Washington Health Systems has suspended several of their staff members following allegations that they accessed patient health records without authorisation. The privacy breach is currently being investigated by the appropriate authorities.
The company has not yet confirmed how many employees have been suspended for this HIPAA violation. Larry Pantuso, the Vice President of Strategy and Clinical Services at Washington Health System, has issued a statement to the Observer Reporter indicating the number of employees that have been suspended to be around a dozen. It was reiterated that at this stage, no employees have been fired for inappropriate medical record access.
The breach of HIPAA legislation is believed to be related to the death of an employee of the WHS Neighbor Health Center. Kimberly Dollard, 57, was killed when a driver who lost control of his car rammed into the building where she worked. The driver, Chad Spence, and one other individual were admitted to the hospital after sustaining injuries in the accident.
In the statement, Pantuso did not confirm that this was the incident that prompted the employees to access patients’ medical records. However, he did confirm that the alleged unauthorised access related to a “high profile case” which the facility was handling.
The Health Insurance Portability and Accountability Act (HIPAA) stipulates that the accessing of medical records without any legitimate work reason for doing so is a punishable offence. The individual in question may be suspended, fired, lose their medical license, or even face criminal charges in extreme cases of HIPAA violations. HIPAA Rules only permits the accessing of PHI by employees for treatment, payment, or healthcare operations.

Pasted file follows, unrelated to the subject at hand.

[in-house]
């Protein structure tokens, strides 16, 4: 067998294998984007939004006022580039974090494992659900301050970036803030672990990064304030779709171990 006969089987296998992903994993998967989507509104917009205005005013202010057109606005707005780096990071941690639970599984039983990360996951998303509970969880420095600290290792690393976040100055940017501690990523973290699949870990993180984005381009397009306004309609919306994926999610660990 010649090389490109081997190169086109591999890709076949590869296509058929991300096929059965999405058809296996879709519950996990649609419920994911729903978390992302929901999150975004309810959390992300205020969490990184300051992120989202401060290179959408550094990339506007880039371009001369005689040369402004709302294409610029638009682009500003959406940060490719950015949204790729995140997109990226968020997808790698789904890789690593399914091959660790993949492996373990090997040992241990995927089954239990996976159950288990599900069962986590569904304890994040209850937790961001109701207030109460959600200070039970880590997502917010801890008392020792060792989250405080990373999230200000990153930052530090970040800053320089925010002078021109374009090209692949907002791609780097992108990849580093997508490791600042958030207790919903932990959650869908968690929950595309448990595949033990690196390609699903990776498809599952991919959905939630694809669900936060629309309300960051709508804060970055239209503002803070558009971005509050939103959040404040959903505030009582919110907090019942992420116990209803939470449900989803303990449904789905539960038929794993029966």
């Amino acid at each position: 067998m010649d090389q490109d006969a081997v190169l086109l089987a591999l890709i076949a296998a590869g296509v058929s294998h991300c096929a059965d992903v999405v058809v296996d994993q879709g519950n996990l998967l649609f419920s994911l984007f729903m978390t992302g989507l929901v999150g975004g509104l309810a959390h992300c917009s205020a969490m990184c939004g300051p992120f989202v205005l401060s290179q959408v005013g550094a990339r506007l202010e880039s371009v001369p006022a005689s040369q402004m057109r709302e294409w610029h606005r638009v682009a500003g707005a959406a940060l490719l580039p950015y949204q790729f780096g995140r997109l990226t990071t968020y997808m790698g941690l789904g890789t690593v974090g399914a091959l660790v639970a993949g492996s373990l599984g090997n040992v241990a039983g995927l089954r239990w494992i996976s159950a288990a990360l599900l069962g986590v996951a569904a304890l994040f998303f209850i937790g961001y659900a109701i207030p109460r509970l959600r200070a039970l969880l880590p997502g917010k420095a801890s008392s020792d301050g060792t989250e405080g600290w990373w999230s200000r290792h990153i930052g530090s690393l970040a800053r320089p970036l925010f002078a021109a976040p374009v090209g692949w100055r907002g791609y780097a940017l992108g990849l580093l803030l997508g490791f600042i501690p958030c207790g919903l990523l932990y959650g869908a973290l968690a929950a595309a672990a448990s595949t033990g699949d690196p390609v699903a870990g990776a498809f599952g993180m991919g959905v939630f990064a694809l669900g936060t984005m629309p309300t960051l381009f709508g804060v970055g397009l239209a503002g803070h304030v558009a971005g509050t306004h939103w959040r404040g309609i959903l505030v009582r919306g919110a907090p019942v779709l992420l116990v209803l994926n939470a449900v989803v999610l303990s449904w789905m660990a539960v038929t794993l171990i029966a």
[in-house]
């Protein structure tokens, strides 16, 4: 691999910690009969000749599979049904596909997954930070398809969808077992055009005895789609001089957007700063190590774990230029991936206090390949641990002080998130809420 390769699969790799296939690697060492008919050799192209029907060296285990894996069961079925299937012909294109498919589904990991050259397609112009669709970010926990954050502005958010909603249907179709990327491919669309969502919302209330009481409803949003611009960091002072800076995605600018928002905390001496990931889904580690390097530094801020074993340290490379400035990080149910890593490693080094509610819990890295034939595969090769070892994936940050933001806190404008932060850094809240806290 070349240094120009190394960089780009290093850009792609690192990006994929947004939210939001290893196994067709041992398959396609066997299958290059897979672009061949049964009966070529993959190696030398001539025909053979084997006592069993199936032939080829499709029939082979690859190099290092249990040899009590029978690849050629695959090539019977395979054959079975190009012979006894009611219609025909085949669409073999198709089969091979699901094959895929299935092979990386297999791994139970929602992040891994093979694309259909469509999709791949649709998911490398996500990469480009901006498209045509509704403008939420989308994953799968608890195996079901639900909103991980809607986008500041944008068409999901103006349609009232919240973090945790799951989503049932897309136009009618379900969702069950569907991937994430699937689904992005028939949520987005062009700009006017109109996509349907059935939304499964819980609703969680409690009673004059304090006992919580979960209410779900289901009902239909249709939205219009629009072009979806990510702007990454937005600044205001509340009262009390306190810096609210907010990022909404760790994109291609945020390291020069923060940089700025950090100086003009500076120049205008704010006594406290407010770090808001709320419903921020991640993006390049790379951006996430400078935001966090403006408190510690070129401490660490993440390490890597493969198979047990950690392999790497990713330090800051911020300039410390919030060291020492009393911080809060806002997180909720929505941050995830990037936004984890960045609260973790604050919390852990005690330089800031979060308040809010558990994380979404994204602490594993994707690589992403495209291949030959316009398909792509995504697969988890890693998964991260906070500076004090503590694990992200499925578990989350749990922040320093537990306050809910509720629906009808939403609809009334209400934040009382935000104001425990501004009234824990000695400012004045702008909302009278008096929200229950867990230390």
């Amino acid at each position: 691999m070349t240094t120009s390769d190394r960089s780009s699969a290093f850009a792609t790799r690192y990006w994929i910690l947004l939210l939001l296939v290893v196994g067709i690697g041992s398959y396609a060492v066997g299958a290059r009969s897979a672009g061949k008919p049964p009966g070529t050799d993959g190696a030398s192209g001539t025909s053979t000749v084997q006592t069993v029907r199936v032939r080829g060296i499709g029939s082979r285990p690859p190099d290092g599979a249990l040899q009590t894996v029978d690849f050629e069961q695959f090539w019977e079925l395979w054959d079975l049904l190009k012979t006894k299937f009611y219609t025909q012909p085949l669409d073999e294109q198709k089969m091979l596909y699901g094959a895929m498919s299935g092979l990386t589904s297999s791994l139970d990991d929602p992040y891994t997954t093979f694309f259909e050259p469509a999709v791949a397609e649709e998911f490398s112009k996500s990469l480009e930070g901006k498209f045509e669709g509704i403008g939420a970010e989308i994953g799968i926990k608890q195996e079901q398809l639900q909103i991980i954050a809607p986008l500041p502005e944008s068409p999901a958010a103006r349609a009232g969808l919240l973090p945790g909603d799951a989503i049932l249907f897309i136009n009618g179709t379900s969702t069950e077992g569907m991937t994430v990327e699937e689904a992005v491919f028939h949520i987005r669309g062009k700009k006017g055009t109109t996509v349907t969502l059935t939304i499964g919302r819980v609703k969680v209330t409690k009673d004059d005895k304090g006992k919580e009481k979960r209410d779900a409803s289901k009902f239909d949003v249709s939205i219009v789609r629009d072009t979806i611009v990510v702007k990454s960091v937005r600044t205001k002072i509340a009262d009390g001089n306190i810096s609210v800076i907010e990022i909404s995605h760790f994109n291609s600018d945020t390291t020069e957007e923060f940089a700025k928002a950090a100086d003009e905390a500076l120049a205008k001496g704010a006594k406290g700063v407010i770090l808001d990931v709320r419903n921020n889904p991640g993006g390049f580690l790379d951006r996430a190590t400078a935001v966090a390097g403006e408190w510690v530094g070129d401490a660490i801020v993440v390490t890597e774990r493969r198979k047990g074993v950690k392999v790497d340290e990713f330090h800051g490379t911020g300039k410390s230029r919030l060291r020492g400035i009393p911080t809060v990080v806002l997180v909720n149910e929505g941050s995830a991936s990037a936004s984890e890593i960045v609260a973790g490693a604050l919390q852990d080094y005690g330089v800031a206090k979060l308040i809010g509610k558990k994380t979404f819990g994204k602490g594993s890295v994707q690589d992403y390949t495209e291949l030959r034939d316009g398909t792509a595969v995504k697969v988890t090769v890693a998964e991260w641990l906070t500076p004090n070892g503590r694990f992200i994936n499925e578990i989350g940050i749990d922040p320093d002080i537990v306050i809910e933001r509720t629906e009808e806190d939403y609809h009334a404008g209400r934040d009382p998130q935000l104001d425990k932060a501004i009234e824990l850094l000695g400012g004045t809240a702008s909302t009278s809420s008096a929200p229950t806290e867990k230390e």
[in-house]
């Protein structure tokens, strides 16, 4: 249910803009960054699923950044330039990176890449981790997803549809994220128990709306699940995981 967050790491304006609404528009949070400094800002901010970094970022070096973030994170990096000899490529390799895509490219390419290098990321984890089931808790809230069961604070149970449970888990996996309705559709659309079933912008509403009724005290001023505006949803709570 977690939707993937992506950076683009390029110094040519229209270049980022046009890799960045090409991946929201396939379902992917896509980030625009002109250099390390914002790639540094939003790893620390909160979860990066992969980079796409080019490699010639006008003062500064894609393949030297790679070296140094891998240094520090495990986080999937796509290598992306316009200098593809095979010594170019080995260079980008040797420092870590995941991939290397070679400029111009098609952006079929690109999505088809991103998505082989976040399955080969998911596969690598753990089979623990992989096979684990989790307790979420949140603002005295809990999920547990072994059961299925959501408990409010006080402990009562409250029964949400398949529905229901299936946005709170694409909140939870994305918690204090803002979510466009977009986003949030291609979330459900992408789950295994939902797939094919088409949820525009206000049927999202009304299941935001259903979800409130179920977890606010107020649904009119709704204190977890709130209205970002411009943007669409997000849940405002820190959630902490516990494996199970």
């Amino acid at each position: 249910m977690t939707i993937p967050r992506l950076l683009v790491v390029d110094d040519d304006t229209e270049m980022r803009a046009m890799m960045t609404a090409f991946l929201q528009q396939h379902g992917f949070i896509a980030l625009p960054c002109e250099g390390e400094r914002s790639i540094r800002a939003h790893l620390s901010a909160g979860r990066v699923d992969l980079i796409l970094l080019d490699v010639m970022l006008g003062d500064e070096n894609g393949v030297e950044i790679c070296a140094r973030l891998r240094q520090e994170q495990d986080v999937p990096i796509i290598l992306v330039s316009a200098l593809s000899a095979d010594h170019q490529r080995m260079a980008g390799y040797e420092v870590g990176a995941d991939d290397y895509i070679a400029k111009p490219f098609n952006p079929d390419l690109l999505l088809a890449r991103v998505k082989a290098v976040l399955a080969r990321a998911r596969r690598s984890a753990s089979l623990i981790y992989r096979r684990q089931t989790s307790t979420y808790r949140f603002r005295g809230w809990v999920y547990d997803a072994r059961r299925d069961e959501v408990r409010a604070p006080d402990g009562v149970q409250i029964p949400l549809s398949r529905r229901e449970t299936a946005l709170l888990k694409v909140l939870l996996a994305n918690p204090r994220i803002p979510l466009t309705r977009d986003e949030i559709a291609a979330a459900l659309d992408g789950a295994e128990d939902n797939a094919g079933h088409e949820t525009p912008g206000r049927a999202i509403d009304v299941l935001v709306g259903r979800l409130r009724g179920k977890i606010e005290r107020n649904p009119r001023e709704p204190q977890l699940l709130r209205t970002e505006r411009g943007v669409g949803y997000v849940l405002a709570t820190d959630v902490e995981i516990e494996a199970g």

Recent months have seen several cases in which employees have been fired accessing the medical records of high profile patients without any legitimate reason to do so.
In February this year, 13 employees of the Medical University of South Carolina were fired for HIPAA violations after they accessed the medical records of patients without authorization. Many of the files pertained to high profile patients of the facility.
One of the most recent actions taken against a healthcare employee for a HIPAA violation was taken by the New York nursing board’s Office for Professional Discipline. Martha Smith-Lightfoot had been employed at the University of Rochester Medical Center (URMC), but was leaving to take up a new position at Greater Rochester Neurology. Prior to her departure, Smith-Lightfoot was given a list of patients at URMC. Upon arrival to her new workplace, she provided that list to her new employer and patients were contacted in an attempt to solicit business from URMC.
Smith-Lightfoot has signed a consent order with the nursing board admitting the HIPAA violation. Her license to practice was suspended for one year, and she received a stayed suspension for another year, and three years of probation when she returns to practice.
Unauthorised access of medical records is likely to be discovered as the database logs when health records are accessed, and sometimes who accesses them. Those logs are periodically checked and if inappropriate PHI access is discovered it is likely to result in termination and will make it hard to obtain future employment in healthcare.